Why A Limited Shade Range Isn’t Racist – Tarte Shape Tape Controversy

Ever since the brand responsible for the beauty community’s most loved Shape Tape concealer rumored a Shape Tape foundation in the works, people went bananas with anticipation. Finally the launch came, and it has caused a stir but probably not for the reason Tarte has hoped. They launched 15 shades of the highly anticipated foundation only a few months ago and the beauty community has been — well, as the kids say these days, shook.

As soon as Tarte released their first swatch photo featured down below, feedback came pouring in and people were not happy.
 Out of 15 shades there are really only 3 deeper tones and 13 shades of beige. Not to mention a huge jump in depth on the spectrum from light to dark. 

Raw Beauty Kristi tweeted “I’ve gotta say, probably the most highly anticipated thus far just crashed and burned with the biggest let down of a shade range. This is despicable and unacceptable” 

(Full video down below)

YouTube beauty gurus have been posting what would have been their review videos on the foundation and instead rant about the lack of diversity in the shade ranges. Many even go as far as to boycott Tarte’s brand as a whole from that point forward. Some who actually chose to review the foundation post follow up videos to their reviews tearfully apologizing for reviewing the new foundation at all and thereby “being part of the problem”.  The funny thing is brands release limited shade ranges all the time. So why have people finally had enough? And why has it suddenly become so politically incorrect? Why now? Not to mention the question on everybody’s mind, why are brands still releasing shade ranges limited to 50 shades of beige? So many questions.. but I think I’ve found some solid answers.

Vox recently released a video titled, “How beauty brands failed women of color”(featured at the end of this post). In the video they use Fenty Beauty, a new makeup brand by Rihanna created with the intention of inclusivity, as an example of how deeper shades are actually profitable. The idea being that, even though women of color are less than the rest of the population, they shell out 80 percent more money on cosmetics and twice as much on skin care than the rest of the general market. They also explain that the so called difficulty of manufacturing deeper skin tones is actually false because all foundations have the same basic base and you need only alter the pigments to get deeper shades. Titanium dioxide is white, iron oxide is red, iron oxide yellow is yellow, and iron oxide black is black. By altering their ratios you can easily make a diverse range of skin tones. Vox’s video brought up other good points such as a lack of people of color in the American Chemical Society as well as in the personal care products industry. However, the conclusion of the video seemed to blame it on current beauty standards excluding women of color, fearing that marketing to them would “damage” their brand. They say that brands have these fears because they think that it will make their brand less glamorous and less beautiful if it’s attached to black or darker skinned women.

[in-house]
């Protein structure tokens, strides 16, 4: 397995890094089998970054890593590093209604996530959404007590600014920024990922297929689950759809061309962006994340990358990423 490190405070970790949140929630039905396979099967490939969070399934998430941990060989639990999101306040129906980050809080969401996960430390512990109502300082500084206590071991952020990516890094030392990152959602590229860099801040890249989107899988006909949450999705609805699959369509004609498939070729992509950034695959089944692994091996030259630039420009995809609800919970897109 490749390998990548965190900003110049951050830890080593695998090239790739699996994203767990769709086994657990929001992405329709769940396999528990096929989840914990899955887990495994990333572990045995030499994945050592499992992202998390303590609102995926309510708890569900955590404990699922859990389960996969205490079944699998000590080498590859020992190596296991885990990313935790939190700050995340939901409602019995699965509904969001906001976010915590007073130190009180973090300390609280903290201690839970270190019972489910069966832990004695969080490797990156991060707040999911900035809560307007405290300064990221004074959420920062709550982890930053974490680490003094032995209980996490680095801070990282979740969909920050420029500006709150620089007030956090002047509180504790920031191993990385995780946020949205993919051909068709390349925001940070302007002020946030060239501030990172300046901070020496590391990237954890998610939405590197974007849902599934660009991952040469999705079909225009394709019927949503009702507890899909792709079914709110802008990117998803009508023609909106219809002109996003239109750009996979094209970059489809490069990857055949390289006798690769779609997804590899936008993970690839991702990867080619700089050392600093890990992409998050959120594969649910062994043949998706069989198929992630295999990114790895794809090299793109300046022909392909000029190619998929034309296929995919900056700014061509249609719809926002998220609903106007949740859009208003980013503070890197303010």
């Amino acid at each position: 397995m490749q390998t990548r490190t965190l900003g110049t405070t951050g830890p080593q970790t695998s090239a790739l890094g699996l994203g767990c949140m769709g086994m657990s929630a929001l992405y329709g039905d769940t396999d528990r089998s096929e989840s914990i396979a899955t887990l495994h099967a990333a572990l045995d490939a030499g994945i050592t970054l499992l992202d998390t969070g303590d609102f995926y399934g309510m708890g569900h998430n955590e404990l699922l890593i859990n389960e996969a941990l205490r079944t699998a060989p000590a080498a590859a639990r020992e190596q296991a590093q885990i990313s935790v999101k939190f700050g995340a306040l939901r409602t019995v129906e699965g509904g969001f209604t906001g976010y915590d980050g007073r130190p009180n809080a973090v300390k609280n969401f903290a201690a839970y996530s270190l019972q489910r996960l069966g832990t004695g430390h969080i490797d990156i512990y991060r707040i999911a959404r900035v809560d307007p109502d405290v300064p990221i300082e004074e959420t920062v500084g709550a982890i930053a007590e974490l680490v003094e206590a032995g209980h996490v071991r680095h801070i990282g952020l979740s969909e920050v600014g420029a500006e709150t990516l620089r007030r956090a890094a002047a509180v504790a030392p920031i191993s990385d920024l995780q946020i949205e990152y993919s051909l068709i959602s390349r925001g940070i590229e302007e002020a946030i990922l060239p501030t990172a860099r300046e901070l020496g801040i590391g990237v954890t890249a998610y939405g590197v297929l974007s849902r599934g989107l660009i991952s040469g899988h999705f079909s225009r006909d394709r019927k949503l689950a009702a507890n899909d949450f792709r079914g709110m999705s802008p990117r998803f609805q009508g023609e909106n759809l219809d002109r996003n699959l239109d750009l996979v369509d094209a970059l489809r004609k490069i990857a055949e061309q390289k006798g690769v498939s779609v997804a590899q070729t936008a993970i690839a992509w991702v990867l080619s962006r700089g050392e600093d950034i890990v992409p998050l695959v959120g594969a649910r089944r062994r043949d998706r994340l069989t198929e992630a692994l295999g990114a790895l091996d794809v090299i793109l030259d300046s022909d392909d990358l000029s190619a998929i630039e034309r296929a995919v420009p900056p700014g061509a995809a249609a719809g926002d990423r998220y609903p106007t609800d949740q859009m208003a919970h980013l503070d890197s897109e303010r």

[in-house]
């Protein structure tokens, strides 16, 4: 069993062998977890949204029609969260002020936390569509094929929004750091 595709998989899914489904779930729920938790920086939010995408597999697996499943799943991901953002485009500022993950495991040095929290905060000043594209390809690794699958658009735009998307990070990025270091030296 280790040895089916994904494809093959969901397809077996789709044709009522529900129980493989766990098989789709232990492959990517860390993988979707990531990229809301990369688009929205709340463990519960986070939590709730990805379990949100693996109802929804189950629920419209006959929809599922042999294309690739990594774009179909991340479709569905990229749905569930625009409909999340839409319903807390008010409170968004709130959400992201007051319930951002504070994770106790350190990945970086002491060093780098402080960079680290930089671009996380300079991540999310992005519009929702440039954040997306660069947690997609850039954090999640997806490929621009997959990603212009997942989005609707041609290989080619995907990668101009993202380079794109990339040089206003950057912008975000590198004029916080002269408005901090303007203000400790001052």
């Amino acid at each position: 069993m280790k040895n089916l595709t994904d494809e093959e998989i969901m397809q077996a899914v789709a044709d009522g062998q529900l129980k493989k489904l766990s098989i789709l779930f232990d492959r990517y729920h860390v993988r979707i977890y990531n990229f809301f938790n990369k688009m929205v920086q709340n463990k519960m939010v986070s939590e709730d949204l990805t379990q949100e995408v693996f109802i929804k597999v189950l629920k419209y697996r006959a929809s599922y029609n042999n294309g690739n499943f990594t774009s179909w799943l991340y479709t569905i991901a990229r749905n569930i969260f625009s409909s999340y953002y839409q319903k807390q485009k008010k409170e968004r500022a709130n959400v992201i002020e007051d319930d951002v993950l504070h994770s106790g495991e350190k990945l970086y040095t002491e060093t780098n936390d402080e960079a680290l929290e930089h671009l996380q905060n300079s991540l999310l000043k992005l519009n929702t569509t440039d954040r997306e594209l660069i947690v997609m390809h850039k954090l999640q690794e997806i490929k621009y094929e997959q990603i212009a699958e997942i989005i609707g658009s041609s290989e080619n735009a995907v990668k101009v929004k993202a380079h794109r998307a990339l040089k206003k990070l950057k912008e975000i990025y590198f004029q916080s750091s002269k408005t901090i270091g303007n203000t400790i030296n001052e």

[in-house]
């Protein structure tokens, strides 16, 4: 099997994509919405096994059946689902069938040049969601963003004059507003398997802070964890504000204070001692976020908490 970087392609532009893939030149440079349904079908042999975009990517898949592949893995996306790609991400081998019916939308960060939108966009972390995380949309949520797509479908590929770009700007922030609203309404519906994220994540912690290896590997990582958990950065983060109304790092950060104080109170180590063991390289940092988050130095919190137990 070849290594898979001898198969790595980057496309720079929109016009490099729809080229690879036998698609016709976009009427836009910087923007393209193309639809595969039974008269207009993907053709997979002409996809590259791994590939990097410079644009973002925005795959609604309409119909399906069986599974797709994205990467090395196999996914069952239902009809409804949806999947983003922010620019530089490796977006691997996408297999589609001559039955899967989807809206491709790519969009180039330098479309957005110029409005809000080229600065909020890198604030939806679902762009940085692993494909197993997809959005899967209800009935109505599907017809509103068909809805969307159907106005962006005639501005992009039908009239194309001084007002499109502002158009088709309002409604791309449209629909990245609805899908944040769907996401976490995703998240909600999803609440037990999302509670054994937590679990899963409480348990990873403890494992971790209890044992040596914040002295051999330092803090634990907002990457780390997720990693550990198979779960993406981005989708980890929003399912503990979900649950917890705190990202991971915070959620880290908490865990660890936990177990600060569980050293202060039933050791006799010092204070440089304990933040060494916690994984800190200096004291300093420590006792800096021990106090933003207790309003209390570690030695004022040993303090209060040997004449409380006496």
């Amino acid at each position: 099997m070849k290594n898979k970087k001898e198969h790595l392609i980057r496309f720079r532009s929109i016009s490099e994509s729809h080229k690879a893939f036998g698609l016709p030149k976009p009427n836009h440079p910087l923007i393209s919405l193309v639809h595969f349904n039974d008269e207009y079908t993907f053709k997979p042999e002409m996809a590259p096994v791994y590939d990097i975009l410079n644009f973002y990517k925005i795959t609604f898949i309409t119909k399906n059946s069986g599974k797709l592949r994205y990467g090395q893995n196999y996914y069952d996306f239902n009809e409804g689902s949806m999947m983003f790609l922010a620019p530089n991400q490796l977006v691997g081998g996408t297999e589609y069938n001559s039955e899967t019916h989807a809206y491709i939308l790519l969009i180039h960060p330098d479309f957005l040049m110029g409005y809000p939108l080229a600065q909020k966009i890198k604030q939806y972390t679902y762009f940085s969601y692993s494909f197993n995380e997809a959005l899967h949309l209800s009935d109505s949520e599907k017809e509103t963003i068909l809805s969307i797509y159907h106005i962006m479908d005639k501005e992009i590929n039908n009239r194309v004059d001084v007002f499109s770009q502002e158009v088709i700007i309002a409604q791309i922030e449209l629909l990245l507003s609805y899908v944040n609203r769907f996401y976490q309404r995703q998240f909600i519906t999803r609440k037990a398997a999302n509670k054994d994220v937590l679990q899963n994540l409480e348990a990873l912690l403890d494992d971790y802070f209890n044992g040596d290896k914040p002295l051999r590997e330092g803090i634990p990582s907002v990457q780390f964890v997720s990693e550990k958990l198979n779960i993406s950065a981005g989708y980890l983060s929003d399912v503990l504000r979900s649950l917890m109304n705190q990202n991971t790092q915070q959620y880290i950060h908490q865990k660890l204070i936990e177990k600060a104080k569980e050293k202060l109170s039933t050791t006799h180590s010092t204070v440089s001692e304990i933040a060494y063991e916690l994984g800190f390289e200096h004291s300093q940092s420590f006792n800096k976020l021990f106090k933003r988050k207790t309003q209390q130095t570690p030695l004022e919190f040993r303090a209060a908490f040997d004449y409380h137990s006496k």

My opinion – Vox is simply wrong on this point.
 Racism certainly has played a role in the beauty industry in the past, such as skin lightening products marketed at women of color. But is the continuance of a lack of diversity in shade ranges today evidence of racist beauty standards? I would argue, no it is not. Before you pull out your pitchforks, let me explain…

When Rihanna debuted her Fenty Beauty Line at New York Fashion Week, she wasn’t just considering women of color. In an interview  she stated,

“.. I want women all over the world to feel great.. […] We are women and we have challenges, we deserve to feel beautiful. And I want women of all shades to feel included, and all races, and all cultures to be a part of this. And that’s really what was important for me in choosing the shades, how many we were going to make, especially with the foundation.”

(Quote taken from interview down below)

You see Rihanna was considering very pale women as well as women of color. Because you see it’s not just darker skin tones that are excluded, it’s lighter skin tones as well.
 Fenty Beauty’s first ever foundation launch included 40 shades. Yes, that’s right 40. And not only for women of color, but for the palest of the pale. Even albino women were not left out of the range as proven by Krystal Robertson’s review.

So why are both light and dark shades often excluded skin tones in the beauty industry?